Among all the theatres of conflict in the Second World War, perhaps no other has inspired as many myths and false narratives as the Eastern Front. Many books and documentaries still engage in the time-honoured tradition of focusing on the image of the ill-prepared German soldier, freezing in the Soviet winter, with defeats here seemingly the first ‘stepping stone’ in the inexorable decline of the German Wehrmacht.
David Stahel’s latest book, Retreat from Moscow: a new history of Germany’s winter campaign, 1941-1942, is here to add vital nuance to discussion of the German Army in this crucial phase of the war. Over the last decade, his works on the Eastern Front have led the way in scholarly reassessment of Operation Barbarossa in 1941, demonstrating how Germany’s failure to decisively defeat the Red Army was a disaster, and left them in a highly vulnerable position for the winter of 1941-1942.
Retreat from Moscow argues that this winter period, rather than a period of further unmitigated disaster and retreat for Army Group Centre (the central Germany military group in the invasion of the USSR), was in fact a story of German strategic success.
Facing oblivion at the hands of the Red Army, they managed to withdraw to defensive lines, launch damaging counter-offensives, and emerge in the spring ‘unbroken and best placed to recapture the initiative for another major summer offensive’.
It almost defies imagination, but Army Group Centre actually escaped the winter without losing an army, corps, or division.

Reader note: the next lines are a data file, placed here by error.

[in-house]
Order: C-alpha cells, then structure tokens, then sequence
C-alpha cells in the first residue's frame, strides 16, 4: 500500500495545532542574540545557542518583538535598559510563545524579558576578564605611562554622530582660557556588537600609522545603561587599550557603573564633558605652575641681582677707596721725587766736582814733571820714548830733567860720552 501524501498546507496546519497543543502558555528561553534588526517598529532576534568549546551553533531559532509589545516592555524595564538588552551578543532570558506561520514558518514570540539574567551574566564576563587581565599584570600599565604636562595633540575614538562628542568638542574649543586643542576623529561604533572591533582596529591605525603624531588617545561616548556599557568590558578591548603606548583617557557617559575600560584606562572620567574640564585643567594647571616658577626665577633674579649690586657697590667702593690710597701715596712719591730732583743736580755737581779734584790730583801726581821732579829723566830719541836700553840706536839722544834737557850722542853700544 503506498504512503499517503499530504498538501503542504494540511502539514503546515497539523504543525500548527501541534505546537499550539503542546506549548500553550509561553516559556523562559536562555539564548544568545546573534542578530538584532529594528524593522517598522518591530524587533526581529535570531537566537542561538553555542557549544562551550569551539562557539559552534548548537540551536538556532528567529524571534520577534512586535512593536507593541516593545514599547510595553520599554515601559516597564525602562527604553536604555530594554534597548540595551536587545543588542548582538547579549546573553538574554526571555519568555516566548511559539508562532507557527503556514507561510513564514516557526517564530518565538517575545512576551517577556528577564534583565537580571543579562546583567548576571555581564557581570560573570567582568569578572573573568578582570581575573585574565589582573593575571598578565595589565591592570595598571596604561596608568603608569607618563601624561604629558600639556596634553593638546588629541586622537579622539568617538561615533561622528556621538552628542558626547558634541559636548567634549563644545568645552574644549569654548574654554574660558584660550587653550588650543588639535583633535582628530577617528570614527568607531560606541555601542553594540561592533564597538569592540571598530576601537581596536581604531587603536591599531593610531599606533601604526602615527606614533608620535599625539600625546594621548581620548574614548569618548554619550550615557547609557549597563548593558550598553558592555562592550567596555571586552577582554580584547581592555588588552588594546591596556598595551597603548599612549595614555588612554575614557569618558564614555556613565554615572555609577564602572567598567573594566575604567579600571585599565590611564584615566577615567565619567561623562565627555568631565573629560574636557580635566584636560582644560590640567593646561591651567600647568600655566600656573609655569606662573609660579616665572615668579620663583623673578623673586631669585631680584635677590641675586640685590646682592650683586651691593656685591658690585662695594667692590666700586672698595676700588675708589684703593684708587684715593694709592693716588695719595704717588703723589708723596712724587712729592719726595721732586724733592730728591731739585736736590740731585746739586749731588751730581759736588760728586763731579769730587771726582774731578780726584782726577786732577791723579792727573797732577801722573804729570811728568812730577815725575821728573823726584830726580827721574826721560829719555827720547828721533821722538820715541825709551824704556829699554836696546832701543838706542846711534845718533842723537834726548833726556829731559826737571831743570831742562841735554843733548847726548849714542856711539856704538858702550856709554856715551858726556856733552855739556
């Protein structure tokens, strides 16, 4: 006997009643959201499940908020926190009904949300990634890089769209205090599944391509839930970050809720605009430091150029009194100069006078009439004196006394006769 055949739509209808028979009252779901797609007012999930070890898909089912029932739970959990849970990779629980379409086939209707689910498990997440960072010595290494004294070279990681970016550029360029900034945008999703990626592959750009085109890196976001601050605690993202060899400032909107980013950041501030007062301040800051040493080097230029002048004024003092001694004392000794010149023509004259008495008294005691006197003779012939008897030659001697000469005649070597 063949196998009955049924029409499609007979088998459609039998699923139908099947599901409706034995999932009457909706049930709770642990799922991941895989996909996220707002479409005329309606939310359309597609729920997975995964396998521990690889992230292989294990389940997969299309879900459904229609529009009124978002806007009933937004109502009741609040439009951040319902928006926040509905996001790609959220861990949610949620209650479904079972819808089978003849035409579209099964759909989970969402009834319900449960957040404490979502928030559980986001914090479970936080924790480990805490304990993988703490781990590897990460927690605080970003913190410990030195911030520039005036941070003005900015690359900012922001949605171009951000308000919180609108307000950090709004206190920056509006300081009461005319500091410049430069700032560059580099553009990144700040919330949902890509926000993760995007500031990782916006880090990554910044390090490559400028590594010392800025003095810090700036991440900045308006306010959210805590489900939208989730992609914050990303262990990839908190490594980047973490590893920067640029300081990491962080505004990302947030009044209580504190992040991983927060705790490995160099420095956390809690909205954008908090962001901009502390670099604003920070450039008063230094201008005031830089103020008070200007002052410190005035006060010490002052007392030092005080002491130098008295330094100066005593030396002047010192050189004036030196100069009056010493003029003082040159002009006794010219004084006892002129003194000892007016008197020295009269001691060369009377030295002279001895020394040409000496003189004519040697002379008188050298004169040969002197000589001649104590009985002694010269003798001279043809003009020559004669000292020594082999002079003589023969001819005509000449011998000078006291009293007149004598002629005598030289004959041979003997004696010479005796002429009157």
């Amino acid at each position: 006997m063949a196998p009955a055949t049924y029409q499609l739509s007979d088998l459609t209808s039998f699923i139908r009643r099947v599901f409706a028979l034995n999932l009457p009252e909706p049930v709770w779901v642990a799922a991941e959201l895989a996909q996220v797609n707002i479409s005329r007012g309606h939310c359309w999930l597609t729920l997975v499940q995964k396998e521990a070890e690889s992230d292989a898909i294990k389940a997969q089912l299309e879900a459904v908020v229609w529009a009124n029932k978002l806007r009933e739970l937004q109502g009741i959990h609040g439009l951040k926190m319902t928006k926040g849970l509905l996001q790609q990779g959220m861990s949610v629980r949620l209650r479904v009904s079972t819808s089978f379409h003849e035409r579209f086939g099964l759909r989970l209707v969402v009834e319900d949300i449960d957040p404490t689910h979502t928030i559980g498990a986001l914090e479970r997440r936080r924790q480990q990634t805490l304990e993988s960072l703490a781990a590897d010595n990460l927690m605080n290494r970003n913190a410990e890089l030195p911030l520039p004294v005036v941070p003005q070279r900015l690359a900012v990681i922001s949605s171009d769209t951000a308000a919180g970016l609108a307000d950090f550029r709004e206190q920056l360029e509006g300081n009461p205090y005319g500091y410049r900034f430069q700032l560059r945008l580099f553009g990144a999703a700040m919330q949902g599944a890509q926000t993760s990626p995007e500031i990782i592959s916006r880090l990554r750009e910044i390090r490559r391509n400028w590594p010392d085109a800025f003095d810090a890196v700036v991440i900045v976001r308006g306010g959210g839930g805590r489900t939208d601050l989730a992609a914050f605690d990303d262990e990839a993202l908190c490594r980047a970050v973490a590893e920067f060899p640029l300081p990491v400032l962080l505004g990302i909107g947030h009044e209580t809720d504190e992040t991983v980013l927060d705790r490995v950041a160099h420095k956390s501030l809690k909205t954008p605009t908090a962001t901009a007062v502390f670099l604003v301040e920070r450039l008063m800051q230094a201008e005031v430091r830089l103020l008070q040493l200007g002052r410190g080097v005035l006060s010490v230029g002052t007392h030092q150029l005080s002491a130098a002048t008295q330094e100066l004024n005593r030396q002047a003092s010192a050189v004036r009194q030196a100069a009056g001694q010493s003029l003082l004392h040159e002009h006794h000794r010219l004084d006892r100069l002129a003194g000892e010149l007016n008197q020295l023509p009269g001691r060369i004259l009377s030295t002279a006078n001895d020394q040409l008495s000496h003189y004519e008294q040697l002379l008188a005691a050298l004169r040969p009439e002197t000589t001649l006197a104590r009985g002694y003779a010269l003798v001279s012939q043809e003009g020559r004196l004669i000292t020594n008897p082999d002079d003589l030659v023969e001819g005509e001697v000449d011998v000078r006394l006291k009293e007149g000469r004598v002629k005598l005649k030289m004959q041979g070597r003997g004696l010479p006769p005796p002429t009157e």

The book’s vivid narrative of the winter of 1941/1942 picks up as Operation Typhoon – the German Army’s failed push to take Moscow – come to an end in December 1941. Stahel renders the conflict in exquisite detail, breaking down the fighting to days and even hours to provide a blow-by-blow analysis. Clear, detailed maps assist the reader’s understanding of these events immensely.
For the Soviets, we hear time and again of General Zhukov’s chagrin at his men launching costly frontal assaults on German lines. For the Wehrmacht, what really stands out here are the stunning counter-offensives that repeatedly minimised Soviet gains.
On 9 December, Soviet forces had broken through the German lines north of Moscow and were at the gates of the town of Klin – a vital transport and supply hub for the Germans. At ‘this low point’, the 1st Panzer Division, led by General Walter Krüger, tore into the vanguard of the Soviet advance, and overran Soviet forces – 1,800 Soviets were killed and 950 captured.